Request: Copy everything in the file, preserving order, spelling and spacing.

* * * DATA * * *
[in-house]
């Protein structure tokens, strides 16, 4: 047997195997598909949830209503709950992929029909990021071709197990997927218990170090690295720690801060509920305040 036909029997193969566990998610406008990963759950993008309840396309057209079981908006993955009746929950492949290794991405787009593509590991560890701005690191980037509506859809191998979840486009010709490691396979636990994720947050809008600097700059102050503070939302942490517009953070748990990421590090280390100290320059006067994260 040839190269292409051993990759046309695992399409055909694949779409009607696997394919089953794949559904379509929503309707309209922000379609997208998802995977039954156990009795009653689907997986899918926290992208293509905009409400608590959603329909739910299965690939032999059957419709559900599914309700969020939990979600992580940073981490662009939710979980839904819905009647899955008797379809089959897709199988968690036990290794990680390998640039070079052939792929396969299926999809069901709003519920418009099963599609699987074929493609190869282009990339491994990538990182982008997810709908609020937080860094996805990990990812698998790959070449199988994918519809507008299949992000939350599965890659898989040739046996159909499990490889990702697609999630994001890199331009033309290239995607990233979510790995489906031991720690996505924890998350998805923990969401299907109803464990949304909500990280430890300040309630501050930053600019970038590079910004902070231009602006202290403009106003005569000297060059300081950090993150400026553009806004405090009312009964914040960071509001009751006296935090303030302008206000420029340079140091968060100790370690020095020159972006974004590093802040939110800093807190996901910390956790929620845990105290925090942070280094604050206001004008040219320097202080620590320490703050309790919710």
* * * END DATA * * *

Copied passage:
[in-house]
């Protein structure tokens, strides 16, 4: 047997195997598909949830209503709950992929029909990021071709197990997927218990170090690295720690801060509920305040 036909029997193969566990998610406008990963759950993008309840396309057209079981908006993955009746929950492949290794991405787009593509590991560890701005690191980037509506859809191998979840486009010709490691396979636990994720947050809008600097700059102050503070939302942490517009953070748990990421590090280390100290320059006067994260 040839190269292409051993990759046309695992399409055909694949779409009607696997394919089953794949559904379509929503309707309209922000379609997208998802995977039954156990009795009653689907997986899918926290992208293509905009409400608590959603329909739910299965690939032999059957419709559900599914309700969020939990979600992580940073981490662009939710979980839904819905009647899955008797379809089959897709199988968690036990290794990680390998640039070079052939792929396969299926999809069901709003519920418009099963599609699987074929493609190869282009990339491994990538990182982008997810709908609020937080860094996805990990990812698998790959070449199988994918519809507008299949992000939350599965890659898989040739046996159909499990490889990702697609999630994001890199331009033309290239995607990233979510790995489906031991720690996505924890998350998805923990969401299907109803464990949304909500990280430890300040309630501050930053600019970038590079910004902070231009602006202290403009106003005569000297060059300081950090993150400026553009806004405090009312009964914040960071509001009751006296935090303030302008206000420029340079140091968060100790370690020095020159972006974004590093802040939110800093807190996901910390956790929620845990105290925090942070280094604050206001004008040219320097202080620590320490703050309790919710």